book a meeting Search Search
brisbane

level 16, 324 queen st,
brisbane qld 4000
+61 7 3235 0400

dandenong

40-42 scott st,
dandenong vic 3175
+61 3 9794 2600

melbourne

level 7, 600 bourke st,
melbourne vic 3000
+61 3 8615 9900

sydney

level 21, 20 bond st,
sydney nsw 2000
+61 2 8298 9533

hello. we’re glad you’re
getting in touch.

Fill in form below, or simply call us on 1800 888 966

Yazaki cartel penalties of $46 million highest ever

30 May 2018
jason kaye
Read Time 5 mins reading time

On 16 May 2018, Yazaki Corporation (Yazaki), a Japanese company, was ordered by the Full Federal Court of Australia to pay penalties totalling $46 million for cartel conduct. The penalties are almost a 5-fold increase from the original $9.5 million imposed by the trial judge on 9 May 2017, which signals the trend for higher penalties for breaches of competition law.

This follows a recent OECD report which estimated that the average pecuniary penalty in Australia for breaches of competition law was $25.4 million. It was reported that this figure would need to be increased by 12.6 times to be comparable with the average penalty of comparable OECD jurisdictions.

Background

On 13 December 2012, the ACCC commenced proceedings against Yazaki and its Australian subsidiary, Australian Arrow Pty Ltd (Australian Arrow), for cartel conduct.

The ACCC alleged that between 2003 and 2009, Yazaki and Australian Arrow made and gave effect to cartel agreements with its competitors, Sumimoto Electric Industries Ltd (SEI) and its Australian subsidiary, SEWS Australia Pty Ltd (SEWS-A), in relation to Requests for Quotations (RFQ) issued by Toyota Motor Corporation Pty Ltd (Toyota) for the supply of wire harnesses. Wire harnesses are electrical systems which facilitate the distribution of power and the sending of electrical signals between the components of a motor vehicle.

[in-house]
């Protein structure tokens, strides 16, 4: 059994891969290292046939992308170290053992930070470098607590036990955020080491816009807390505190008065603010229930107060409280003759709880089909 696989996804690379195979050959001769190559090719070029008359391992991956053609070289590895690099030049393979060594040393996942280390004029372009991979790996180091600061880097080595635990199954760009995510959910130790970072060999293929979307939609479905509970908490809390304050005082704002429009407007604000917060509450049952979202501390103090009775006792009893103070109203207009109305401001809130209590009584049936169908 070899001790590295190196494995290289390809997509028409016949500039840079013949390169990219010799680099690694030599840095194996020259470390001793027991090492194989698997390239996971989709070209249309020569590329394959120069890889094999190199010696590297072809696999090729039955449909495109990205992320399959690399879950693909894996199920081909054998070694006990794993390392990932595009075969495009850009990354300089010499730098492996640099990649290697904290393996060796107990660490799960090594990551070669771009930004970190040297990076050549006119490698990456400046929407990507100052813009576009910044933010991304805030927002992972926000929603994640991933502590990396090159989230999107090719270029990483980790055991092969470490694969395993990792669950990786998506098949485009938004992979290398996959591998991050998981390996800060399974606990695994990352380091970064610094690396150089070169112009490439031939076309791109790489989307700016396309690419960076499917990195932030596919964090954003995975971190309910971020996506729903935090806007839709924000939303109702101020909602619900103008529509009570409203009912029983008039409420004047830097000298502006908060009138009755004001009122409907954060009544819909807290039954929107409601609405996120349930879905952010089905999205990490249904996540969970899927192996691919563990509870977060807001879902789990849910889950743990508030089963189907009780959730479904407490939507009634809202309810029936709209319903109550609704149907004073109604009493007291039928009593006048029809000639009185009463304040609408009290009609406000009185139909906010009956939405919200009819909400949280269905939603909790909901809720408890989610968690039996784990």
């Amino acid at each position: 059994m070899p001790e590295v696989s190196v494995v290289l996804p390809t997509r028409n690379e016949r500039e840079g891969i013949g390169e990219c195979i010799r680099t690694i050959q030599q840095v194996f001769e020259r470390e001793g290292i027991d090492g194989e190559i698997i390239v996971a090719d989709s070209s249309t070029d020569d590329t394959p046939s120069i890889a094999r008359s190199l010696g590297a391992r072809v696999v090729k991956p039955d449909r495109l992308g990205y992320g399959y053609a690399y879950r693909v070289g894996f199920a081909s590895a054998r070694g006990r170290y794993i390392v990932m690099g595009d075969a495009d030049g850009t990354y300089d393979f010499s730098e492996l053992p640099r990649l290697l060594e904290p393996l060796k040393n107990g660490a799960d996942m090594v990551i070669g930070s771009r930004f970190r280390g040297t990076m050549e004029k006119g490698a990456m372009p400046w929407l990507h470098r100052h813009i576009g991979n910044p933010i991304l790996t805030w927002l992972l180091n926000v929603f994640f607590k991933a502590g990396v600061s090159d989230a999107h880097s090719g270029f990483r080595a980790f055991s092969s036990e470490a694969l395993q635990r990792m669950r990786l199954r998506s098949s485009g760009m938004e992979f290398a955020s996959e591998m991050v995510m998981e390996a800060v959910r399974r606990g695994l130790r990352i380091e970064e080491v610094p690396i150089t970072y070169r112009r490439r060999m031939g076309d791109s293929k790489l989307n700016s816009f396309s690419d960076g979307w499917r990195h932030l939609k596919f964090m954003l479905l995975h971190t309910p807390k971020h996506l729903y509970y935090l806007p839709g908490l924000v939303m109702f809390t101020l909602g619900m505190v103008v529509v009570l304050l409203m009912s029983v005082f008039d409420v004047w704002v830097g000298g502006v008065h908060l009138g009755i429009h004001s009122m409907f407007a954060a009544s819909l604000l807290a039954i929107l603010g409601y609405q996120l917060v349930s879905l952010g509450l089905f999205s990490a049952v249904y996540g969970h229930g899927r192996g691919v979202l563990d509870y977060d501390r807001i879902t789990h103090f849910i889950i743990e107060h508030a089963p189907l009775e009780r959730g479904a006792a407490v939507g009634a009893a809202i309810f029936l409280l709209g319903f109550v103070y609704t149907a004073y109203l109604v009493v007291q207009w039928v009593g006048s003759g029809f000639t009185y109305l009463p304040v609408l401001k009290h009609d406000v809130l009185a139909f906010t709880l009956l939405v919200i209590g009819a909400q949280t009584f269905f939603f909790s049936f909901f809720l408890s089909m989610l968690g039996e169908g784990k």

Specifically, there were four relevant agreements:

  1. 2002 Toyota Camry Minor RFQ Agreement: Australian Arrow made an arrangement with SEWS-A in relation to a RFQ issued by Toyota to SEWS-A concerning a minor model change to the 2002 Toyota Camry, for the purpose of restricting the supply of engine room main wire harness for the 2002 Toyota Camry to Toyota, and the purpose of fixing the prices of such wire harnesses.
  2. 2003 Agreement: Yazaki made an arrangement with SEI in relation to a RFQ issued by Toyota for the supply of wire harnesses for the 2006 Toyota Camry, for the purpose of restricting the supply of selected wire harnesses for the 2006 Toyota Camry to Toyota.
  3. 2008 Agreement: Yazaki made an arrangement with SEI in relation to a RFQ issued by Toyota concerning the supply of wire harnesses for the 2011 Toyota Camry, for the purpose of restricting the supply of wire harnesses for the 2011 Toyota Camry.
  4. Overarching Cartel Agreement: by making the 2003 and the 2003 Agreement, Yazaki gave effect to the Overarching Cartel Agreement, which had the purpose of restricting the supply of wire harnesses to Toyota by Yazaki and SEI (or by either of them).

The ACCC sought pecuniary penalties against Yazaki in relation to the 2008 Agreement and the Overarching Cartel Agreement. However, penalties could not be sought in relation to the 2002 Toyota Camry Minor RFQ Agreement or the 2003 Agreement because the statute of limitation period had expired.